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The full version of the song begins with an orchestral introduction, entitled "Bangkok", of Oriental style. This serves as the introduction to Act 2 in the original musical album, feeding into the first verse of "One Night in Bangkok" itself with an abrupt change in musical style.
The main song has a pop styling, whose lyrics compare the Thai capital city and its nightlife with the game of chess. In the original concept album for the musical, Swedish artist Anders Glenmark sang in the chorus, whereas the verses are a rap originally performed by Murray Head as the American chess grandmaster, a character known as Frederick "Freddie" Trumper in the staged versions. In the staged versions, a musical ensemble performs the choruses. Whereas the choruses extol Bangkok's reputation and exciting atmosphere, the American's verses ridicule the city, describing its attractions--the red-light district, Chao Phraya River ("muddy old river"), Wat Pho ("reclining Buddha")--as less interesting to him than a game of chess. These sarcastic denunciations led to Thailand's Mass Communications Organisation issuing a ban on the song in 1985, saying its lyrics "cause misunderstanding about Thai society and show disrespect towards Buddhism".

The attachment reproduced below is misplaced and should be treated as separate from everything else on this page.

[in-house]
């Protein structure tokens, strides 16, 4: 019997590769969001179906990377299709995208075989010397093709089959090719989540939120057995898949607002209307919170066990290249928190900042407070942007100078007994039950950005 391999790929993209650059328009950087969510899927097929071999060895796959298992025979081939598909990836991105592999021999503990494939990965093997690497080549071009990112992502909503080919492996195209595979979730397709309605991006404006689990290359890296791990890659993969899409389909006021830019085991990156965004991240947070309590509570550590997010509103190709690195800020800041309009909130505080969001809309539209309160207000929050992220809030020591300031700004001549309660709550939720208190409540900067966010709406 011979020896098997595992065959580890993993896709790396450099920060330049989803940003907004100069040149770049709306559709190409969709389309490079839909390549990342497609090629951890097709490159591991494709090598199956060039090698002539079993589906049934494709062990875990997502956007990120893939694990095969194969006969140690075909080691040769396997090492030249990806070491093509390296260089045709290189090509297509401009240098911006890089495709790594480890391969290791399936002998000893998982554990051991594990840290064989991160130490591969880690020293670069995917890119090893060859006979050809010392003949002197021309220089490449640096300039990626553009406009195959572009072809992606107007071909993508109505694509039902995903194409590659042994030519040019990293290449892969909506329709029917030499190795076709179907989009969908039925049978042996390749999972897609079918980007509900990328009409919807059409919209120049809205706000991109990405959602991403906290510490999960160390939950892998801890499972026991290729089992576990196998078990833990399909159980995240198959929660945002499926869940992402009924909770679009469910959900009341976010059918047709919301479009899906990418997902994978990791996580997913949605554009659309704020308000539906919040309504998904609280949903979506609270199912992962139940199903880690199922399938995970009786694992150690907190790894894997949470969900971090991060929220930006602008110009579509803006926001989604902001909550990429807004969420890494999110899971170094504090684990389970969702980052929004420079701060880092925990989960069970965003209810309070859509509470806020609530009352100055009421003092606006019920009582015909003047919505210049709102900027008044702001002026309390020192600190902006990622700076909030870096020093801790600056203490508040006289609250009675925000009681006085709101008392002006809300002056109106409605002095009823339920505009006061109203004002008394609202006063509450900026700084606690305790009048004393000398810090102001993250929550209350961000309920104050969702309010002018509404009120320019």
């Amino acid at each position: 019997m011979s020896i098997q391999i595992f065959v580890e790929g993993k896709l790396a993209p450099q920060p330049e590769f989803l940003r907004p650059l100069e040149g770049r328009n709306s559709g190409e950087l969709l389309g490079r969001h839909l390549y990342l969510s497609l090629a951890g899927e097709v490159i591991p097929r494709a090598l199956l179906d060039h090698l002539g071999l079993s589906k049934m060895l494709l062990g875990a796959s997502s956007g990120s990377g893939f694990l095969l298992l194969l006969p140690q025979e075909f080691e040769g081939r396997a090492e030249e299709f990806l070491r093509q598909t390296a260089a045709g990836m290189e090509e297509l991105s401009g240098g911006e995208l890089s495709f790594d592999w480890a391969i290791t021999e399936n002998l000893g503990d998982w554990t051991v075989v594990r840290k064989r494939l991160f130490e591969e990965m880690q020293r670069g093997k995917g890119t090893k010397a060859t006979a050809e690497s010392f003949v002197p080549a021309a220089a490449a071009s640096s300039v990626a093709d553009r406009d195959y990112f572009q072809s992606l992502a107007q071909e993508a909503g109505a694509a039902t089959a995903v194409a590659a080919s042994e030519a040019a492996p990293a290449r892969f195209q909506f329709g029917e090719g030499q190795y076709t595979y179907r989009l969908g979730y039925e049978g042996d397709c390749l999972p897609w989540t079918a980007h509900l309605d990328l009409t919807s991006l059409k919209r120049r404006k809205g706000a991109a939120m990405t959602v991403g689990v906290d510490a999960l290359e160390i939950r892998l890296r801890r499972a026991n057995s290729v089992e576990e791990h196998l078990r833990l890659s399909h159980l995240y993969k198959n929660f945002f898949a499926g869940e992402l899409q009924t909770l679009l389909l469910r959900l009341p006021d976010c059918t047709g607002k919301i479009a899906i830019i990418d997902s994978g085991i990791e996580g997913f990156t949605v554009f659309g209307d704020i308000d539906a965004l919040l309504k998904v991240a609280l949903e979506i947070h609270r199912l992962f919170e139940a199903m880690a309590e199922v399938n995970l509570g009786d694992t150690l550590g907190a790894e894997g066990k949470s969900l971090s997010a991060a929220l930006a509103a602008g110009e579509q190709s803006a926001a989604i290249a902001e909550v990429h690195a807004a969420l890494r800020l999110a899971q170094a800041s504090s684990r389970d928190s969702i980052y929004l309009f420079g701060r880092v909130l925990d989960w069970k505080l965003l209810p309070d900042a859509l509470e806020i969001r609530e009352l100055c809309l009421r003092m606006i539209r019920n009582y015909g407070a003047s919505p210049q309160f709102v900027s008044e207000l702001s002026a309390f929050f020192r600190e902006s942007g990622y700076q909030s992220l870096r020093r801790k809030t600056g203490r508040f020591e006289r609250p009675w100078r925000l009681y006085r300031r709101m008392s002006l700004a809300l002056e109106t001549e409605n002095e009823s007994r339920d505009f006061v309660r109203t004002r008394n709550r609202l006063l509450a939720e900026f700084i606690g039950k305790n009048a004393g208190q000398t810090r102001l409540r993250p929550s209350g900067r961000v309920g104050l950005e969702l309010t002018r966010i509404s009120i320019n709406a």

The lyrics mention actor Yul Brynner, about six months before his death, who had famously played the King of Siam in the Broadway musical and the 1956 film The King and I (and for which Brynner received several Tony awards and the Oscar for best actor). Other Thai-related references in the lyrics include ones to "Siam" (Thailand's former name), the Oriental Hotel (the "Somerset Maugham suite"), and ladyboys ("You'll find a god in every golden cloister -- And if you're lucky then the god's a she"). The "Tyrolean spa" mentioned early in the song refers to Merano in the South Tyrol region of Italy, the site of Act 1 of the musical. It also mentions three places where chess tournaments were previously held: Iceland; the Philippines; and Hastings, UK.
In the original London production of Chess, the setting for the song is an interview by Freddie, who is in Bangkok to serve as a TV analyst for a match involving his rival, world champion and Russian defector Anatoly Sergievsky. In the original Broadway production of the musical, the song appears not at the start of Act 2, but rather in the middle of Act 1, whereas in this version, the world championship of Freddie vs. Anatoly takes place in Bangkok.
*sales figures based on certification alone ^shipments figures based on certification alone
While Head's "Bangkok" was just starting to climb the Billboard Hot 100, Canadian singer and actress Robey hit the charts with her own version. It spent three weeks on the Hot 100 in March 1985, peaking at no. 77. Robey's version fared even better on the Billboard Hot Dance Club Play chart, peaking at no. 5.